Racist texts and lawsuit cost high-profile animal control chief his job
Victor "Buddy" Amato, one of New Jersey's most visible animal control officers, has resigned following a lawsuit alleging he sent racist texts within his agency.
Amato, who headed the Monmouth County Society for the Prevention of Cruelty to Animals for 12 years, told the Asbury Park Press the texts were "a bunch of jokes" between "a bunch of guys" that reached a person who wasn't supposed to get them. According to the suit, some of the texts compared blacks to primates and also included degrading comments about Jews and homosexuals.
BuzzFeed reported the suit was filed in Monmouth County Superior Court by Suzzane DesMaris of Jackson, a volunteer investigator who was hired last August and worked under Amato's supervision.
The suit, which names the agency, Amato and board members Daren Haber and Arlene Opatut, charges that DesMaris was forced out of her job when she reported the texts to the MCSPCA board.
MCSPCA CEO Jerry Rosenthal in an email said that DesMaris "was never asked to leave the organization and is still a volunteer."
The suit also charges that Amato:
- Sent offensive text messages to his staff, including a picture comparing first lady Michelle Obama and a character from the movie "Planet of the Apes," and racist comments about Al Sharpton, Ferguson, Kwanza and Bill Cosby.
- Hired agents without a proper background check and instructed another agent to forge his name on summons and warrants.
- Ordered the installation of flashing blue lights on his and other agents' private vehicles and failed to offer proper training in the use of job-related equipment.
- Used his karate expertise to intimidate employees who threatened to report his inappropriate behavior.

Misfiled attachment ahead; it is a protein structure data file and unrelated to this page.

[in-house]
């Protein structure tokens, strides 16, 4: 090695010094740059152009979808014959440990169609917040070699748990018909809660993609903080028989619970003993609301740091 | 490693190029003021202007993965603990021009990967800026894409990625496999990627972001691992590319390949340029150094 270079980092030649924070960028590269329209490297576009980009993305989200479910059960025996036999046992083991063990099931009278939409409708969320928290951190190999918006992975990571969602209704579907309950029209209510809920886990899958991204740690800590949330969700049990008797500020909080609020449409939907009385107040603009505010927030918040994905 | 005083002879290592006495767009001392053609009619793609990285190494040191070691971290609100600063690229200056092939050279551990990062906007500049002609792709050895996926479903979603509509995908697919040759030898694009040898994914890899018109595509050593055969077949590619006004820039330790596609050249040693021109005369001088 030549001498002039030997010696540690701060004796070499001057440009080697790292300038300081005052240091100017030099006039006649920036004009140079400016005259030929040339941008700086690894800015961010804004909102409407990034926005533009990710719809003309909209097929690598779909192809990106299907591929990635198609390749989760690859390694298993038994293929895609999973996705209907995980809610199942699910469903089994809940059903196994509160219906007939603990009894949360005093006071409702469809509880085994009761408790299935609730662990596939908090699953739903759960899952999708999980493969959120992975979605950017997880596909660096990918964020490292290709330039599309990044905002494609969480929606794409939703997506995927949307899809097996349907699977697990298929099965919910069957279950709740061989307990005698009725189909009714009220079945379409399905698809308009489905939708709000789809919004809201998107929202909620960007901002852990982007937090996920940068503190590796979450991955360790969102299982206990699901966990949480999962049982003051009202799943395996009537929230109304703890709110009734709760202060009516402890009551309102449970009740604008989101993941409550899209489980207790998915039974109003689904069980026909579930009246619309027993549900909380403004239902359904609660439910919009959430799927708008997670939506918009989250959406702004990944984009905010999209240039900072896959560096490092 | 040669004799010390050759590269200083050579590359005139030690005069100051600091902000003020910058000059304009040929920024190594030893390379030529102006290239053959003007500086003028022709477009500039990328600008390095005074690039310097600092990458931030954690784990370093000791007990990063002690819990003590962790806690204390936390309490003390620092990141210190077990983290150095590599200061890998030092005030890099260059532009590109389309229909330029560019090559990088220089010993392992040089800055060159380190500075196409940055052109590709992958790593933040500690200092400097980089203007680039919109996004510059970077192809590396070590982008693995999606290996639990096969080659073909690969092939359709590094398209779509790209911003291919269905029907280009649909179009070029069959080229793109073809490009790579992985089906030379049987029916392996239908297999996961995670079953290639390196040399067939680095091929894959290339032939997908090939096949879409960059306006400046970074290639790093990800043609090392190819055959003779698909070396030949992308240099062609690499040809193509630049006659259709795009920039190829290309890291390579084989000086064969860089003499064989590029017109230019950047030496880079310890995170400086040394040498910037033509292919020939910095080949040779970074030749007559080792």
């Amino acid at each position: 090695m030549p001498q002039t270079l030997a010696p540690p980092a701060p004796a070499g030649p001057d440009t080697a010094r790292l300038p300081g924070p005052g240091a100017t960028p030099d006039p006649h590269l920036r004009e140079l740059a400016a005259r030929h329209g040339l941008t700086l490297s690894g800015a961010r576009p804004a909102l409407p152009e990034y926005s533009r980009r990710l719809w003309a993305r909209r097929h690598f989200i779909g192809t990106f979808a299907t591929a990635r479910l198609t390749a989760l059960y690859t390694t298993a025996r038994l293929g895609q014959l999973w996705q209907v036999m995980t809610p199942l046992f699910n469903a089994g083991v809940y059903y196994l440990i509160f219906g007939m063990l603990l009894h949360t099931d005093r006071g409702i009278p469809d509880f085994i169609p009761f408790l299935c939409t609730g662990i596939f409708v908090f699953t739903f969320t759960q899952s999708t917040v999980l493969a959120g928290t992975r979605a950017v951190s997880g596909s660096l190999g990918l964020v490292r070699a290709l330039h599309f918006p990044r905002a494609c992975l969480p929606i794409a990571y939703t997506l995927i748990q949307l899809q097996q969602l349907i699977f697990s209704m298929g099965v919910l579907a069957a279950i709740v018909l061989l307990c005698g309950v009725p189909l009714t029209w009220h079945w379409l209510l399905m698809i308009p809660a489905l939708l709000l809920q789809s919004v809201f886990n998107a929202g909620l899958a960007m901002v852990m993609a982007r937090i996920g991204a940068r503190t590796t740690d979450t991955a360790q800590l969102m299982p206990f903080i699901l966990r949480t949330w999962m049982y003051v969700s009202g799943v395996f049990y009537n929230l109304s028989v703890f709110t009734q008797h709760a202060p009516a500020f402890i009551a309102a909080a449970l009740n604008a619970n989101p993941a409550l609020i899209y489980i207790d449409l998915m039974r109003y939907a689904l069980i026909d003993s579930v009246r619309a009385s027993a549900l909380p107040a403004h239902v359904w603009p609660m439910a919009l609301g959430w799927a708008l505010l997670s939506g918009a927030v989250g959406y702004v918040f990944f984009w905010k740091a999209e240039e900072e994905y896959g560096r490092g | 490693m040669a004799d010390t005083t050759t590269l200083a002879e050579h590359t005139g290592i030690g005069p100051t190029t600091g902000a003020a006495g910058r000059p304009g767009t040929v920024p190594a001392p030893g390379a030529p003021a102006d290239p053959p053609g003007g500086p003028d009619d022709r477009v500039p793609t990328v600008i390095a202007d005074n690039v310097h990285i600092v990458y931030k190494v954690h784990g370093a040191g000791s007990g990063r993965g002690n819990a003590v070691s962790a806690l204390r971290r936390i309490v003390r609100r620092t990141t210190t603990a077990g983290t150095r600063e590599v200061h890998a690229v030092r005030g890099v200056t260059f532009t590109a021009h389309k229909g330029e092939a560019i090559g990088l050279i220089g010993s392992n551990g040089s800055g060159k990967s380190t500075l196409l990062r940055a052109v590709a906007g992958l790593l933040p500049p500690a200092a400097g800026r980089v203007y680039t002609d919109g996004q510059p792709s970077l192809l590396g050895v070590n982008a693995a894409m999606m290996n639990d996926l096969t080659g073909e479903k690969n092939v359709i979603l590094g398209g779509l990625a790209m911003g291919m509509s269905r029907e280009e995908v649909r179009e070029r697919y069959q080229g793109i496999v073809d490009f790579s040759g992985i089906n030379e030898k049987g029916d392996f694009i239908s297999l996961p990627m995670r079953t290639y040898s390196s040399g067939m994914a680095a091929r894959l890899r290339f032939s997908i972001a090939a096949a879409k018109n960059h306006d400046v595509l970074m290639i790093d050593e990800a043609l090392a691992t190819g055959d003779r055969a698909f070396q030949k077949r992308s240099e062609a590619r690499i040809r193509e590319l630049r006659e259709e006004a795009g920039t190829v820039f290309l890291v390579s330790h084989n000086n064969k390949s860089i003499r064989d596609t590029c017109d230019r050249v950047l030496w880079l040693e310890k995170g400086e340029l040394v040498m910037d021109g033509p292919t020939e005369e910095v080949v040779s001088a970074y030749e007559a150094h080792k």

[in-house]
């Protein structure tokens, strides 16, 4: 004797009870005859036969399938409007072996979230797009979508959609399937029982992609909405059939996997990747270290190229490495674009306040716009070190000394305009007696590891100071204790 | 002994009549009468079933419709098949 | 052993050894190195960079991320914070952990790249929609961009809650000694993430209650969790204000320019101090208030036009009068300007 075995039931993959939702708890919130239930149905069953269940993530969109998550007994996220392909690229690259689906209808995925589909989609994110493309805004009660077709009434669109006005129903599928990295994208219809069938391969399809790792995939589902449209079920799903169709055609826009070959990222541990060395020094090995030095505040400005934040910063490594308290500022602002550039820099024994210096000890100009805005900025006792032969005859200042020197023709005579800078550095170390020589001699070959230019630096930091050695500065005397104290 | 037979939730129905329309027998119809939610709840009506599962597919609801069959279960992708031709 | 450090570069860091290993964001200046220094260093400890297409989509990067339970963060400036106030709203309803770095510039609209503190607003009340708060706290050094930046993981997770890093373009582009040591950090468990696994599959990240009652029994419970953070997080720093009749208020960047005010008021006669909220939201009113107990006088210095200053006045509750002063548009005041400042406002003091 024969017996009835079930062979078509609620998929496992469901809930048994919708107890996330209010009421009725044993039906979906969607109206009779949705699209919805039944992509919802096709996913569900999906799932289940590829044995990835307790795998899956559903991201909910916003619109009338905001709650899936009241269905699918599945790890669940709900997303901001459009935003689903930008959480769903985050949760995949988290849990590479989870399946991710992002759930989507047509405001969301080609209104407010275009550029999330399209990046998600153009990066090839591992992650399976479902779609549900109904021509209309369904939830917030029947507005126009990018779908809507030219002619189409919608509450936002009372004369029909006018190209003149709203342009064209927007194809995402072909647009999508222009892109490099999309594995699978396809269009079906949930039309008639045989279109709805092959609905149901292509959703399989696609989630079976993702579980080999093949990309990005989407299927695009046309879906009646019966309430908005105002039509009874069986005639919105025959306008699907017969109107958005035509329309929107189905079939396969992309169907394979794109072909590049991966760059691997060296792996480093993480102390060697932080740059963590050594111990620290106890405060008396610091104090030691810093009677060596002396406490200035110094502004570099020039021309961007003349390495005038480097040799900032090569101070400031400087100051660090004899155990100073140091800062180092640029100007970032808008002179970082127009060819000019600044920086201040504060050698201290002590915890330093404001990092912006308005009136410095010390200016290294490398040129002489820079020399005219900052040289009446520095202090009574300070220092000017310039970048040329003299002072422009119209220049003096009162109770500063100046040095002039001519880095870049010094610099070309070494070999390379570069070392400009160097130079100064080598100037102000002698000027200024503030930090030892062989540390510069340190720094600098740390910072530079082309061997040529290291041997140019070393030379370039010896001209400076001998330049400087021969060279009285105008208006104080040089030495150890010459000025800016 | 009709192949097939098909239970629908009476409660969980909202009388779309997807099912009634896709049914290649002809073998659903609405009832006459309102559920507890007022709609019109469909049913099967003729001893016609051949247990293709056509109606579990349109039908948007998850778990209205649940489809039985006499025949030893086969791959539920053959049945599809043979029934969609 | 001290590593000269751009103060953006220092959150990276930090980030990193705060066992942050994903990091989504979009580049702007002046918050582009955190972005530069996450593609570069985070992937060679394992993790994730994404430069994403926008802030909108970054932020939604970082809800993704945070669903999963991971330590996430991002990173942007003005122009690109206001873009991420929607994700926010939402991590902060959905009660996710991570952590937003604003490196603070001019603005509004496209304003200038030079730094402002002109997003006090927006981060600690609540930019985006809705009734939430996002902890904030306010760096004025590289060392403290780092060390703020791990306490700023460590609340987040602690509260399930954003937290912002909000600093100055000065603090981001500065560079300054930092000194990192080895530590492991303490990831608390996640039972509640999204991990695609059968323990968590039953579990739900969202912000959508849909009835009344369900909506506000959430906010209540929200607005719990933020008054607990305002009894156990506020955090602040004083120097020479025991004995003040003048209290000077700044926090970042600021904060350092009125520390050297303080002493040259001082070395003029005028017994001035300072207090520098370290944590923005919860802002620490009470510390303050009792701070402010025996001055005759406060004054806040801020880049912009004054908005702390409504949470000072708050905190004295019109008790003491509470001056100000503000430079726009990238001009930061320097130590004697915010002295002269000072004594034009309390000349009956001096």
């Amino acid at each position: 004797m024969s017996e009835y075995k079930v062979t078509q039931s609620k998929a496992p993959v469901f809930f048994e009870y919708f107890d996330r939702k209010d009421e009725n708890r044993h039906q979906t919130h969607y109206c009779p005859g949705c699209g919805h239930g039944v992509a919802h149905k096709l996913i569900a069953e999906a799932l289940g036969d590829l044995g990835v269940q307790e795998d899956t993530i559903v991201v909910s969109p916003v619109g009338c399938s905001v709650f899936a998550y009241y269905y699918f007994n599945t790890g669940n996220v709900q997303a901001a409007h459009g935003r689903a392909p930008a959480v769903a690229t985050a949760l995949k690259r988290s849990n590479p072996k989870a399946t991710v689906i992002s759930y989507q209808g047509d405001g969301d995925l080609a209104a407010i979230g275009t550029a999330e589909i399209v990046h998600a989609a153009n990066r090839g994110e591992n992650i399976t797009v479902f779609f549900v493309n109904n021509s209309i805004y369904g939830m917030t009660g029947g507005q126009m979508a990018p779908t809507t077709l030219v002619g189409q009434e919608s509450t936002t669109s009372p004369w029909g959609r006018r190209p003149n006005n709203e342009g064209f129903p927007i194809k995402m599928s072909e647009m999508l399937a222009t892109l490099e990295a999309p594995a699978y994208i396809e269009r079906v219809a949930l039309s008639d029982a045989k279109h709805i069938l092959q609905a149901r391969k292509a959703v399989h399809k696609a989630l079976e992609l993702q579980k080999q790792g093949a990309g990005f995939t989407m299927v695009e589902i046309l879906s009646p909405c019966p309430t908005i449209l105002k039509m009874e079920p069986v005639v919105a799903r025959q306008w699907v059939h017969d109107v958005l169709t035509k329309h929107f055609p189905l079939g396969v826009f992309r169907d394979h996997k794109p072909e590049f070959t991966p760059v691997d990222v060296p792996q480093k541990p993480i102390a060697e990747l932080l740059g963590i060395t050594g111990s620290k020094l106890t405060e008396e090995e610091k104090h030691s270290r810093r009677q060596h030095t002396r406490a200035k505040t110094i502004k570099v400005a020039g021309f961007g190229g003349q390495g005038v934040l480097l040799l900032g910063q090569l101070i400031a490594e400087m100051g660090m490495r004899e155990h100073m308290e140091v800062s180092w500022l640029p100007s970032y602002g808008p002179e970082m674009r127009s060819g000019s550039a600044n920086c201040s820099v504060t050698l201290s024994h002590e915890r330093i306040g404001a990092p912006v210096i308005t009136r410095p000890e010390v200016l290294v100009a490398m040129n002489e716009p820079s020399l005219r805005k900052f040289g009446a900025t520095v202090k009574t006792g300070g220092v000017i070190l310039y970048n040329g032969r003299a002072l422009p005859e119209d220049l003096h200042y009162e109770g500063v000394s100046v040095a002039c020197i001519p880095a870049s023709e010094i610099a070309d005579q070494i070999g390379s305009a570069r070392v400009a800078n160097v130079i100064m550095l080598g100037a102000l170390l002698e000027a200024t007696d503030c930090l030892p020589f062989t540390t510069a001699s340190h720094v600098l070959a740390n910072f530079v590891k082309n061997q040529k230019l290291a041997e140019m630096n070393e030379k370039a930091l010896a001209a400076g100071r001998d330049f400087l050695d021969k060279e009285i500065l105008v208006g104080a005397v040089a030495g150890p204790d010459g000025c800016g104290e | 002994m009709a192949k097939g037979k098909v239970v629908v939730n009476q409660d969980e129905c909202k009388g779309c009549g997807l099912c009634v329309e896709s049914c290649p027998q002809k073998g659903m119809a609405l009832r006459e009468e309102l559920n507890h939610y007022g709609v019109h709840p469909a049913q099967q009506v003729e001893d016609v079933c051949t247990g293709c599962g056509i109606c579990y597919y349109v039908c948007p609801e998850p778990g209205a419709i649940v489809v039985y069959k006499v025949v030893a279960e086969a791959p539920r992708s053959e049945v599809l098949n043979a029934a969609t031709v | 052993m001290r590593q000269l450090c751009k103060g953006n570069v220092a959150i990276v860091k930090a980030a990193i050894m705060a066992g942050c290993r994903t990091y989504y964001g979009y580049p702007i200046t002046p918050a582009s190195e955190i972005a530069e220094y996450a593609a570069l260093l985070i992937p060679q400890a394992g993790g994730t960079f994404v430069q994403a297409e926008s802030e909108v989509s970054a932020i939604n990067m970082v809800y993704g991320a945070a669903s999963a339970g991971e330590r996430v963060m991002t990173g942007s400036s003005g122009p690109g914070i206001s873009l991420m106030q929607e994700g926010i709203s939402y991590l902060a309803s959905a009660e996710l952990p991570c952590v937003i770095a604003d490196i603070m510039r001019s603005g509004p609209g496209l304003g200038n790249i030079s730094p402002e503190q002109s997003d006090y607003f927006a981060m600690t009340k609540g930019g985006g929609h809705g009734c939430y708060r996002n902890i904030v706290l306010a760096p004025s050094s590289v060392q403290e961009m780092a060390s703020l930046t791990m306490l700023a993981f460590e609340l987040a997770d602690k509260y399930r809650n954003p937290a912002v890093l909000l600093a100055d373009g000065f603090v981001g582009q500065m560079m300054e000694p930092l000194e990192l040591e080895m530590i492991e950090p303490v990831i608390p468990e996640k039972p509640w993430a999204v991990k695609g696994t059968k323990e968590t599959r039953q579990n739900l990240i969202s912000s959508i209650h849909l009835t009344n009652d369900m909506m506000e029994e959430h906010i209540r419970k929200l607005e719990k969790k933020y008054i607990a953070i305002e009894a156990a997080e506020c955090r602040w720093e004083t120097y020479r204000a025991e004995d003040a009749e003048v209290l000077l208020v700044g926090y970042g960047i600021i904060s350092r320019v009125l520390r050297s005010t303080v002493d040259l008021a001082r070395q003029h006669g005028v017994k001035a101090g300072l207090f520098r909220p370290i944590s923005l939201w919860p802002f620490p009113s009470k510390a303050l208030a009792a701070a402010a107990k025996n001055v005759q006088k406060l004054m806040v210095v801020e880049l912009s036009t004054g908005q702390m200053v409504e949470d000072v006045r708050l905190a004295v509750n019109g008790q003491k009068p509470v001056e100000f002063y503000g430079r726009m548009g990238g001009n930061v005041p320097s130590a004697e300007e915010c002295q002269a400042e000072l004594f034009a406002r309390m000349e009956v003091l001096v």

After details of the suit were posted, Amato, 60, announced his resignation via a statement to News 12 New Jersey, saying: "I decided to retire. I was going to retire in six months but as a result of this, I thought it would probably be better timing to do so now. So, I sent in my retirement resignation letter."
Rosenthal issued a statement saying: "The Monmouth County SPCA has a zero tolerance policy against discrimination and harassment. These allegations have been taken very seriously and have been under a thorough investigation."
Rosenthal said the agency will seek support for animal cruelty enforcement efforts from the state SPCA until a new chief can be named. The job is classified as a law enforcement position in New Jersey.
Amato has been at the center of many animal abuse cases in recent years, including the case of Sammy the cocker spaniel and that ofvolunteer Gretchen Rel who was found with hundreds of dead birds and other animals in her Howell home
Associated Press also contributed to this story.
- Top New Jersey Animal Cop Sent Racist, Homophobic Text Messages, Lawsuit Alleges / BuzzFeed
- Monmouth SPCA chief steps down following lawsuit / News 12 New Jersey